It is late summer of 2003 The sun is out and our pool is at just the right temperature. My mother has her diagnosis and she is living with me mostly full time. She hasn't felt well but she is having a good day so I suggest she get in the pool with me. My mother doesn't like the water. She has a fear of water that I believe may stem from the fact that she had a brother who drown in a boating accident when I was a small child. I didn't grow up going to a pool to swim because of her fear. She likes the beach but not the ocean. She prefers showers over baths. I share these things with her. Shortly after my marriage my husband put me in swimming lessons. My intent is not to scare her but to help her face her fear. I too, am afraid of this uphill battle that we are facing. Our Goliath is daunting in the face of the unknown.
She agrees to get in the shallow end with me and I convince her to relax and lay on her back and try floating. I assure her that I will not let her sink. I tell her that I have her but even if I didn't she could stand at any point and be fine as the water doesn't even come to her waist in this part of our pool. "Mom, do you trust me?" She lays back and I hold her and watch to see if she will relax. She can feel my hands under her, supporting her, assuring her that I am there and I won't let her sink. Eventually she floats on her own for a couple of seconds before I replace my hands and then she is done.
"Mom, do you trust me?" It occurs to me now how symbolic that moment was for the journey we were embarking on. Essentially she was entrusting her decision making to me when it would come to the point she was unable. How well did I do? The evaluation of this still haunts me over fifteen years later. She should be turning sixty eight this month. I shared with my father once how I struggle with this and he told me that "we all have our struggles." This brings me no comfort in light of the fact that I question every decision I made. When I lie awake at night wondering if there were something I could have done to keep her here.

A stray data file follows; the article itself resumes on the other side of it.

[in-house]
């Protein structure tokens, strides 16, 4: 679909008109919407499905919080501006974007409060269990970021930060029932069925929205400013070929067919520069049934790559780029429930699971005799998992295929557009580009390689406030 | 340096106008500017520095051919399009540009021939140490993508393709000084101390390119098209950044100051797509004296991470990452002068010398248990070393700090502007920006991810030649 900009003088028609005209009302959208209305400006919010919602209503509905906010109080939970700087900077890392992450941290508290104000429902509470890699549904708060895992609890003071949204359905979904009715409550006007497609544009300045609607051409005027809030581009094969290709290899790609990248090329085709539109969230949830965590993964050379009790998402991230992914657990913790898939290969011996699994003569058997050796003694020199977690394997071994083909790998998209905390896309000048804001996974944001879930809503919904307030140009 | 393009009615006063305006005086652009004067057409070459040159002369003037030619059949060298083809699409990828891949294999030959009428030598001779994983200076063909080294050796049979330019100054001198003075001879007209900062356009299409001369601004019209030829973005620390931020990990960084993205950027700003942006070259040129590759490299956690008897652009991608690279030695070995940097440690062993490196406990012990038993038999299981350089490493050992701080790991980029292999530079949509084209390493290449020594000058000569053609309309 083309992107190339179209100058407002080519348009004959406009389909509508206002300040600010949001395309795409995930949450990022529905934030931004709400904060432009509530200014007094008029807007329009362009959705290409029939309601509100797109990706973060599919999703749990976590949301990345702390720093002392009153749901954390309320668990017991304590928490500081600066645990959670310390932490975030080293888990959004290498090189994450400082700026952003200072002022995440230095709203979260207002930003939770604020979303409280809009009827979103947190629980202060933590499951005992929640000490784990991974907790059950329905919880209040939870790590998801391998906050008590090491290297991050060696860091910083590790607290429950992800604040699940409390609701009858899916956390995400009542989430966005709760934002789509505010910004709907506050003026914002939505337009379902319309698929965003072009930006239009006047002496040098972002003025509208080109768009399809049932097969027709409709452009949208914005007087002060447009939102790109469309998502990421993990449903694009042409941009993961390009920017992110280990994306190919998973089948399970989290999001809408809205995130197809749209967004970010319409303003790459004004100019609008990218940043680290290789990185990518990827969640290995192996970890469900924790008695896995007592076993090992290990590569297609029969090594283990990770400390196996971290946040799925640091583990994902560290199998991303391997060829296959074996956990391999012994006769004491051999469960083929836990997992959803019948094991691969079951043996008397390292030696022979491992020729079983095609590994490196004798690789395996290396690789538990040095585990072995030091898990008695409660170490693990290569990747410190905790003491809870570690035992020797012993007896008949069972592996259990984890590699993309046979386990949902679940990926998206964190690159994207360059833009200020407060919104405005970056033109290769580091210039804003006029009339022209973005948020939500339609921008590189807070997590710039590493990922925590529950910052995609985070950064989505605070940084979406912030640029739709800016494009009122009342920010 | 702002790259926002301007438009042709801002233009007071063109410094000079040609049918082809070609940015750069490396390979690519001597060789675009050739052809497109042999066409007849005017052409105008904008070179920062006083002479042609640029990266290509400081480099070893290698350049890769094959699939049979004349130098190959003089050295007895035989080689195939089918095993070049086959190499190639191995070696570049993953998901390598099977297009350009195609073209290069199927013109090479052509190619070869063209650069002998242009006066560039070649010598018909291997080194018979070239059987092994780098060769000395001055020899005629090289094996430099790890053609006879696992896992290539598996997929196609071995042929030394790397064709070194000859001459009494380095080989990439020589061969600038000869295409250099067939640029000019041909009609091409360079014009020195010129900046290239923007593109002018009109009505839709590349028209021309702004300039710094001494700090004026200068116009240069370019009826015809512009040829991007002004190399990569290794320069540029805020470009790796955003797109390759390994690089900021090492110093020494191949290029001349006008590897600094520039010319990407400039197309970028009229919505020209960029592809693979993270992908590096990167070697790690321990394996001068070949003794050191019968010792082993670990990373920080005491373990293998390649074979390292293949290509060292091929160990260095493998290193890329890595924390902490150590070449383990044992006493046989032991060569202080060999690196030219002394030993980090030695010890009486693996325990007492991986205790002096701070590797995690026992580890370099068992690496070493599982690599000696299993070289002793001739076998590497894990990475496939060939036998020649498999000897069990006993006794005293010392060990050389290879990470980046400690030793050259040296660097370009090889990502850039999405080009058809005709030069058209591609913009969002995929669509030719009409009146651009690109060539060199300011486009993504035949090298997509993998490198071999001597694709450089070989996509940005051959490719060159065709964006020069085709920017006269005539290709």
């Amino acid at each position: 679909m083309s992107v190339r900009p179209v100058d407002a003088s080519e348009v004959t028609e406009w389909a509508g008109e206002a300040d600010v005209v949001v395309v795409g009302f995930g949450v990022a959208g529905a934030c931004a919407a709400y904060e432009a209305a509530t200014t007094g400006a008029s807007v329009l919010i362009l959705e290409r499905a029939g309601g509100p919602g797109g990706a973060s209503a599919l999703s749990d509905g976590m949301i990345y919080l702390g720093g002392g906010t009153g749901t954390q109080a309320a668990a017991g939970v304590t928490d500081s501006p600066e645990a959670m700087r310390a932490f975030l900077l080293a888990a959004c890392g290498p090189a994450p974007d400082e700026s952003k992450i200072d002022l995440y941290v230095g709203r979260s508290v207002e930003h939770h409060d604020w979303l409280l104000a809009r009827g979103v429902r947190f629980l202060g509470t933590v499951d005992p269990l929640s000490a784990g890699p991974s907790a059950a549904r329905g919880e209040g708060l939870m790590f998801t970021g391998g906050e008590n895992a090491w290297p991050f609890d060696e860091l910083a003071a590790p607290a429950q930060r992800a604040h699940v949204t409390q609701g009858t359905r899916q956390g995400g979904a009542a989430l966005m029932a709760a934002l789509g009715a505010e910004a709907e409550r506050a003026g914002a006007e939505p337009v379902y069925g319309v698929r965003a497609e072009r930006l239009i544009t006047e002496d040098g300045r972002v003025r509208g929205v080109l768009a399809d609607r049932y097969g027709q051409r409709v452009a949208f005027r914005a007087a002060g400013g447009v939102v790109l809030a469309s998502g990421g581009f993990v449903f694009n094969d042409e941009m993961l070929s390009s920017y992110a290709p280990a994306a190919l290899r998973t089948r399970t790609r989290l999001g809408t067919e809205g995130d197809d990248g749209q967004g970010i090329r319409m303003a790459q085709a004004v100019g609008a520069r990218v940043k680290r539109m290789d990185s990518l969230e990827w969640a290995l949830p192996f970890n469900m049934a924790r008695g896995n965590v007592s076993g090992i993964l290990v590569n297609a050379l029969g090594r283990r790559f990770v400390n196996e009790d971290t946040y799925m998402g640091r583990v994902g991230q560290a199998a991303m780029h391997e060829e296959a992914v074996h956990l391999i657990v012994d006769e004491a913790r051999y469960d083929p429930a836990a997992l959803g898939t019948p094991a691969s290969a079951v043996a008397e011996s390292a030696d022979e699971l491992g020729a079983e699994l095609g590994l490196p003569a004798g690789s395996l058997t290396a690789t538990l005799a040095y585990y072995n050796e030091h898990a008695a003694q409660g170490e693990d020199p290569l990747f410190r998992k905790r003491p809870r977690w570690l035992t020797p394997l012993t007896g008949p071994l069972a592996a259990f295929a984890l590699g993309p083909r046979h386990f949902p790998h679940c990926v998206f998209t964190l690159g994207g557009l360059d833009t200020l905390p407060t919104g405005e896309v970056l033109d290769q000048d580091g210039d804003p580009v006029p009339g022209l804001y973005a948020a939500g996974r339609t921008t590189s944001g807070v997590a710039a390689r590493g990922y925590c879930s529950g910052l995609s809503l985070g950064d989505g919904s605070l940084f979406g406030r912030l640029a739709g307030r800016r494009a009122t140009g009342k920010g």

She should be driving around in a yellow convertible in the sunshine state taking her granddaughters shopping and warning them about boys. She knows all about boys. I'm fairly certain the only boys she liked are my husband and my son. How different my children would be if she were here. How different I would be...if only... "Mom, do you trust me?" I believe she did. Perhaps she shouldn't have, after all, I am but a mere human who makes human mistakes. I am not a doctor. I am not God. What qualifications did I have other than the fact that I love her more? I need her more. I want her to survive more. But alas, I'm also a realist. I understood enough about medicine that I know we would not win this fight. We could only prolong the inevitable. When the doctors gave her 6-8 months we determined to defy the odds.